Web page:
The outline of this legislation would have meant that privately practising midwives performing home births would to all intents and purposes have become quasi-illegal. They would not have been able to have professional indemnity, and without professional indemnity they could not have been registered under the proposed National Registration and Accreditation Scheme for the Health Professions and therefore, if they had practised, they would have been practising completely outside the system. As Senator Adams pointed out, this would have meant that about 200 independent midwives could have been deregistered when this scheme came into play on 1 July 2010 and that if they had continued working they may very well have been fined up to $30,000 each.

Having met the state and territory health ministers, Minister Roxon announced a two-year exemption from holding indemnity insurance for privately practising midwives who could not obtain cover for attending a homebirth in September last year, which was after the first reporting period. So they have a two-year ‘amnesty’, for want of a better word, until June 2012 while the minister works at what to do. Minister Roxon was quoted at the time as having said:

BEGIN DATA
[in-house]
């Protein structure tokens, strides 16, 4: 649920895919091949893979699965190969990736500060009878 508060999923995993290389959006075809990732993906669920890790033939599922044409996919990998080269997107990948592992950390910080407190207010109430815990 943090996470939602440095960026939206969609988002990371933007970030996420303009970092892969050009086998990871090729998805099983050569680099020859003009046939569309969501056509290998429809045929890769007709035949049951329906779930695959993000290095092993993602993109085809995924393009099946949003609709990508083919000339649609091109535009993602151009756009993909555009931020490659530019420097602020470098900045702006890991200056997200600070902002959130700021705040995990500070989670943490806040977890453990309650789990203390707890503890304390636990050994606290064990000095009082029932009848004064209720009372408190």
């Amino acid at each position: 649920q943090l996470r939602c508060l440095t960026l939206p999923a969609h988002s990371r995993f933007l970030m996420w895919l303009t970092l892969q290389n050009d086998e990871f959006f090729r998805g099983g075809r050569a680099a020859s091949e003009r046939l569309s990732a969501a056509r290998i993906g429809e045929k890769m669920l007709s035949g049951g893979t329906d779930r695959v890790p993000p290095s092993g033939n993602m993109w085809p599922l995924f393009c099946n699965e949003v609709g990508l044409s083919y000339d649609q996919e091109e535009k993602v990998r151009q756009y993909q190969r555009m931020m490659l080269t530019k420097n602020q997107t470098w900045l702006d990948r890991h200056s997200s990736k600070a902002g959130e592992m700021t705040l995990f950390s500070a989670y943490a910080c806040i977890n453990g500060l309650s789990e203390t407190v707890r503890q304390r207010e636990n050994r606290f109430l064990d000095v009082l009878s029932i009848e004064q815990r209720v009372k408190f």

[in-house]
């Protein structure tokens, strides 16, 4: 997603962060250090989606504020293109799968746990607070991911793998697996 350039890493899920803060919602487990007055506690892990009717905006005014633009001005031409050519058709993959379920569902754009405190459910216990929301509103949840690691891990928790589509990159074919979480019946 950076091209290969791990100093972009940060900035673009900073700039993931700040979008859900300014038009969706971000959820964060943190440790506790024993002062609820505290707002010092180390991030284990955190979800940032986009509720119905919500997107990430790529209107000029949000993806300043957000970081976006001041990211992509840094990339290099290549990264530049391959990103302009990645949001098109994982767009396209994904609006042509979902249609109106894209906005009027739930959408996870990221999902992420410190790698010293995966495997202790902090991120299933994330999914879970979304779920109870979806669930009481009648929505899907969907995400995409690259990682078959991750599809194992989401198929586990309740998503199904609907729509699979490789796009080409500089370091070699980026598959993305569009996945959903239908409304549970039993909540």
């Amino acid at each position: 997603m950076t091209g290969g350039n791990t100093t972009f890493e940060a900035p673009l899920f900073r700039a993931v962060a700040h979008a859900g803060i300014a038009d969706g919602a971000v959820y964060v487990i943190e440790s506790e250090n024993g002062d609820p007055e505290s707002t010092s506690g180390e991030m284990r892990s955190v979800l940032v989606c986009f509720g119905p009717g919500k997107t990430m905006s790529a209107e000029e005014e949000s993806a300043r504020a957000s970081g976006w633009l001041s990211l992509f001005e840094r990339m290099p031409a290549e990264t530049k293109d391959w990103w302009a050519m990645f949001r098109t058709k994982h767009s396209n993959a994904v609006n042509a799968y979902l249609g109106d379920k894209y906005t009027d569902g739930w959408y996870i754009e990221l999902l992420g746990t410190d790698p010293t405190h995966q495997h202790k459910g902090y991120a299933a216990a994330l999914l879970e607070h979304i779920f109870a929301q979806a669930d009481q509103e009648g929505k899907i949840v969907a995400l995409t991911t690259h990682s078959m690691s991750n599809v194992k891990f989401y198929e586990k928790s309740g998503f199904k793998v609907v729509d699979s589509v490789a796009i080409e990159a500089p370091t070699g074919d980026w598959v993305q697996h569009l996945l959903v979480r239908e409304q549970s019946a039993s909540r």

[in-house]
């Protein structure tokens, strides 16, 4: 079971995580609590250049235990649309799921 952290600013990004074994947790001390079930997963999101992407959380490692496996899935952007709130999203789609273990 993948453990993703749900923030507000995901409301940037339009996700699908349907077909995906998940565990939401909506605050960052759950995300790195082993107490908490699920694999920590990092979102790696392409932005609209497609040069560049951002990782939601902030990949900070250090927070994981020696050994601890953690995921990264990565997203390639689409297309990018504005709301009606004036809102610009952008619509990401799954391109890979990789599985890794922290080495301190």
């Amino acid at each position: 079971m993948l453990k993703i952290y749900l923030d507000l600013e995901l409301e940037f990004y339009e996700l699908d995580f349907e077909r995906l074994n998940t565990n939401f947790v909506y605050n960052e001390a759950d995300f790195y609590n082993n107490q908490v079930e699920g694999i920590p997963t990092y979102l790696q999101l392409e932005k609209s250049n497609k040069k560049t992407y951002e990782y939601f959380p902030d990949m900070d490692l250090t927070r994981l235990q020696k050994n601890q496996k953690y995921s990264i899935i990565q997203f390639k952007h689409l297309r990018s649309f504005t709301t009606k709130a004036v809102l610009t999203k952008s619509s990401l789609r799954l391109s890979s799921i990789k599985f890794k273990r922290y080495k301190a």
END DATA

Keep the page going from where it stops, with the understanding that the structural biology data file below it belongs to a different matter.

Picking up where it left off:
I was concerned that as an unintended consequence of the national registration and accreditation process that homebirthing may be driven underground, that that would not be a good outcome.

It is something of a minor understatement, I would have thought, to suggest ‘that that would not be a good outcome’. At the same time, that phrase ‘unintended consequences’ comes up again as the government seeks to suggest that legislation is urgent and necessary without having done the homework. The government adds insult to injury by suggesting, as Senator Parry outlined earlier, that the coalition has in any way been responsible for the slowness of this legislation being passed. That is absolutely laughable and, I would suggest, unethical. We are not the ones who developed this legislation; we are the ones who pointed out that it was poorly developed and that no one had a clue what it was going to be like when it was implemented. So at least we got through that first hiatus and got the amnesty in place so that midwives can, at least until June 2012, go back to practising the way they have been, by which time one hopes that the minister will have decided how to deal with this issue.